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FAQ Frequently asked questions
What is rubella?
Rubella is an infectious viral disease also known as 'three-day measles' or 'German measles', although it is not measles at all. Rubella is generally a mild illness and goes away by itself after a few days.
What are the symptoms of rubella?
Symptoms of rubella are generally mild, if they appear at all. About half of the people who contract rubella feel no symptoms at all. Symptoms can include mild to moderate fever, a runny nose, red and watery eyes, swollen lymph glands, muscle and joint …
Who gets rubella?
Anyone can be infected with rubella if they have not been infected or vaccinated in the past. The risk of infection for people who have had the Rubella immunization is low. The disease is most common in young children.
How is rubella diagnosed?
Your doctor will diagnose rubella by noting the symptoms. Blood tests and a nose or throat swab (checking for the presence of the virus or antibodies against it) can be used to confirm the diagnosis.
How is rubella treated?
There is no specific treatment for rubella. Treating a rubella patient focuses on relieving some of the symptoms while the patient's immune system handles the disease. Some measures that can be taken to ease the symptoms are rest, medicines to reduce fever and …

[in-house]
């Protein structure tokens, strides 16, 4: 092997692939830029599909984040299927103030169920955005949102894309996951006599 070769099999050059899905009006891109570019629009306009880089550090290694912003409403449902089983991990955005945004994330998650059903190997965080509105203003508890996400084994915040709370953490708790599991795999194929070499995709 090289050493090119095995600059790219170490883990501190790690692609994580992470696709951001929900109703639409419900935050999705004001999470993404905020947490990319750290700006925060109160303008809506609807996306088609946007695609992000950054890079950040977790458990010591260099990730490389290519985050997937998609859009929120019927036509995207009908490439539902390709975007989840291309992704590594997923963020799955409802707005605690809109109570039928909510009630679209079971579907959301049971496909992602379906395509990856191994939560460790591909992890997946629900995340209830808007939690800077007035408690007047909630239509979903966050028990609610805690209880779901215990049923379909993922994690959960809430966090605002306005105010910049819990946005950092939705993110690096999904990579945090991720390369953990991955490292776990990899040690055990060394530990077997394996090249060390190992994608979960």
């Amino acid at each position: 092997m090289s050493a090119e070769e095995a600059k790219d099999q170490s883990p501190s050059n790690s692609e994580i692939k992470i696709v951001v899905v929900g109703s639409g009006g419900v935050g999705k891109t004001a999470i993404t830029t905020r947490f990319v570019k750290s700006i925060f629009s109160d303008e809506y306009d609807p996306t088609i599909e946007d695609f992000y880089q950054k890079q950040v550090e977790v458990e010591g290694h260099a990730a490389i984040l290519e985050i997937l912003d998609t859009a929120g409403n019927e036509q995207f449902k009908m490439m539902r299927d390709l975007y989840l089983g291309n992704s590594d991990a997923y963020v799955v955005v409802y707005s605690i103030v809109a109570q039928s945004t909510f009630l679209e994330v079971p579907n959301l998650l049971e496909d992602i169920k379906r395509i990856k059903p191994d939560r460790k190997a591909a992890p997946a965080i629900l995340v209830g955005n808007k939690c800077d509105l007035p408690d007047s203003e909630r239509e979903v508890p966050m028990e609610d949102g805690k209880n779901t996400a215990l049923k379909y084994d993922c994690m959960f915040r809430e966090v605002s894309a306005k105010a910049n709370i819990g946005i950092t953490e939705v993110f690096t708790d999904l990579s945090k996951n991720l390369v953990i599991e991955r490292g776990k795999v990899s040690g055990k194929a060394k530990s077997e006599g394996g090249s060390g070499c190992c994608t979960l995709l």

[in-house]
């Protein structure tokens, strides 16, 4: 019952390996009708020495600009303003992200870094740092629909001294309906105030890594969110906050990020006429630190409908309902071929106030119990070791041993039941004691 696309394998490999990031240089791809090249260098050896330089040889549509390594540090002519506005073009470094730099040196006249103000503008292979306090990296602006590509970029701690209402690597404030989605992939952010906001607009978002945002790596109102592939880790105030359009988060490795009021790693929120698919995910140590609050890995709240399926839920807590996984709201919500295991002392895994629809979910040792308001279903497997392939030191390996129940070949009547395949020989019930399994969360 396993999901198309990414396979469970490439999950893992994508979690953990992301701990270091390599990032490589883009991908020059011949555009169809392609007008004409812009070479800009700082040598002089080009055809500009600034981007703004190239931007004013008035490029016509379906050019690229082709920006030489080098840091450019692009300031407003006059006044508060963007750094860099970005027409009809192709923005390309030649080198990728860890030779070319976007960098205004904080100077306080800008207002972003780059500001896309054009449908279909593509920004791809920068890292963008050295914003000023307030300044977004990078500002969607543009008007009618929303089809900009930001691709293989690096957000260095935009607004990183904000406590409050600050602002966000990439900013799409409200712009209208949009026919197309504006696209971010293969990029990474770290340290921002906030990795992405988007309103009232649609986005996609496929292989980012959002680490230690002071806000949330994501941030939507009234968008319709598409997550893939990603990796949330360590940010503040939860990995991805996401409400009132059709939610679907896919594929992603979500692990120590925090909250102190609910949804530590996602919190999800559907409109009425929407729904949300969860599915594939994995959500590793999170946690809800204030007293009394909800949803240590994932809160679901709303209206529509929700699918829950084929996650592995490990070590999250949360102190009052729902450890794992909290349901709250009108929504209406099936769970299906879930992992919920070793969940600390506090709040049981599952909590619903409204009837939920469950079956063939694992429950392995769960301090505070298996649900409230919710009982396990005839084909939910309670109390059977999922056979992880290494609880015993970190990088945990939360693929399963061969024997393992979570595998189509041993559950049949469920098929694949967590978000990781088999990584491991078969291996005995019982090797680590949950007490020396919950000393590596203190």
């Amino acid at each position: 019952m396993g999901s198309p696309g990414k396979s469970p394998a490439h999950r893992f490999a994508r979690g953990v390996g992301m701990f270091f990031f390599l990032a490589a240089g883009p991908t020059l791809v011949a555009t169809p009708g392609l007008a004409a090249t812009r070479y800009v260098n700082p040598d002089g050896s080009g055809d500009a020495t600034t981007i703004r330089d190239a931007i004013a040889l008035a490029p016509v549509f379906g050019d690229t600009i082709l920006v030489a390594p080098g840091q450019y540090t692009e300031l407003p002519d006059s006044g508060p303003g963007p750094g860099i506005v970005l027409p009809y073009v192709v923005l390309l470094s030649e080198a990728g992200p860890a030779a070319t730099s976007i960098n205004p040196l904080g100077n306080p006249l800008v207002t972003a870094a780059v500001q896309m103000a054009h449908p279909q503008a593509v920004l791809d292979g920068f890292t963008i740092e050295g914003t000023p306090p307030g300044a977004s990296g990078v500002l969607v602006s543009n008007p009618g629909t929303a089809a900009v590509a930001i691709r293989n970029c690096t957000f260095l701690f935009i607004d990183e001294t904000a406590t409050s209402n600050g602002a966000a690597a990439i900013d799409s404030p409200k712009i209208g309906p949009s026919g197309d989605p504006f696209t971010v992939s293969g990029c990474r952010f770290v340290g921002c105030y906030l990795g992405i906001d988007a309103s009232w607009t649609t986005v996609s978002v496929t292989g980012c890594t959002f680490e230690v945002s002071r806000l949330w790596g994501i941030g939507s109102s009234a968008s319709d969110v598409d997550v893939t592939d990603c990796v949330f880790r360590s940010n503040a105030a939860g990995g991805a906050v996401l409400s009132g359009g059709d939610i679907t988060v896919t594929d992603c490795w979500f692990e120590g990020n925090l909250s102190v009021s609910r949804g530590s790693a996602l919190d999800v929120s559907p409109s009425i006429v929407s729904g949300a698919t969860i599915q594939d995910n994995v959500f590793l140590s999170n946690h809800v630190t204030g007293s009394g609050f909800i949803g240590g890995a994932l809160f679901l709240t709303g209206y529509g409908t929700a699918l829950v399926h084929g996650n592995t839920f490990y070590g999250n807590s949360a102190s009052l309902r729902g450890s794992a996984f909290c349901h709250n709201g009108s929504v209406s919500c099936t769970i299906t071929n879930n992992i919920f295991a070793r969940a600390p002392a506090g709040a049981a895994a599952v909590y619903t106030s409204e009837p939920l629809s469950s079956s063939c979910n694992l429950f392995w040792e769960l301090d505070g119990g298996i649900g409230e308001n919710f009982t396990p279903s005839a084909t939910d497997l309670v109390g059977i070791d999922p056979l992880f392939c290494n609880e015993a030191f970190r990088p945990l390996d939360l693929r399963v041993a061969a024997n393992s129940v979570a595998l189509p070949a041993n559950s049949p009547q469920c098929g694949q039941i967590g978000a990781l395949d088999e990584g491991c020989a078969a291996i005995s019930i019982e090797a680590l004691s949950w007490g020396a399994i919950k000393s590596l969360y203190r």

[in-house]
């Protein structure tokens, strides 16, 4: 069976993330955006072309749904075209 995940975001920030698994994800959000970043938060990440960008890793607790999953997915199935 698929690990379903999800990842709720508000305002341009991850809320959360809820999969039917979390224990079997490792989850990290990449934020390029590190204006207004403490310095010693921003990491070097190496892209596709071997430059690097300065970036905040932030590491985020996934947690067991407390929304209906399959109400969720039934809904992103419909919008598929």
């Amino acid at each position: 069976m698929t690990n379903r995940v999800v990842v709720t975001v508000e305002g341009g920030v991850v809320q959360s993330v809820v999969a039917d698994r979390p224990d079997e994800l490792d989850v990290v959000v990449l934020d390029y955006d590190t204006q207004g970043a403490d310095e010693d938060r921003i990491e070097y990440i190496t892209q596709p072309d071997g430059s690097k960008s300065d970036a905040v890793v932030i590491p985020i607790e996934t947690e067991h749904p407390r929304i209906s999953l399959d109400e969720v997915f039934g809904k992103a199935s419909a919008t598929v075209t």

How is rubella spread?
When an infected person sneezes or coughs, the virus spreads via millions of tiny droplets in the air, each containing many viruses. If a droplet enters your nose or mouth, you may then be infected with the virus. The droplets can also collect on surfaces and …
Can rubella be prevented?
Yes, a rubella vaccine is available and given routinely to children, usually from 12 months of age, as part of the childhood immunization program. The vaccine is also available for older children and adults but it is not recommended for pregnant women.
How common is rubella?
Rubella used to be common and widespread throughout the world. Since the introduction of the rubella vaccine in the 1960s, the rates of rubella infection have dropped dramatically. However, it is still found in countries where the rubella vaccination rate is low, …
About this article
Author: Dr Idan Ben-Barak PhD, MSc, BSc (Med)
First answered: 18 Sep 2014
Last reviewed: 19 May 2018
Rating: 4.4 out of 5
Votes: 116 (Click smiley face below left to rate)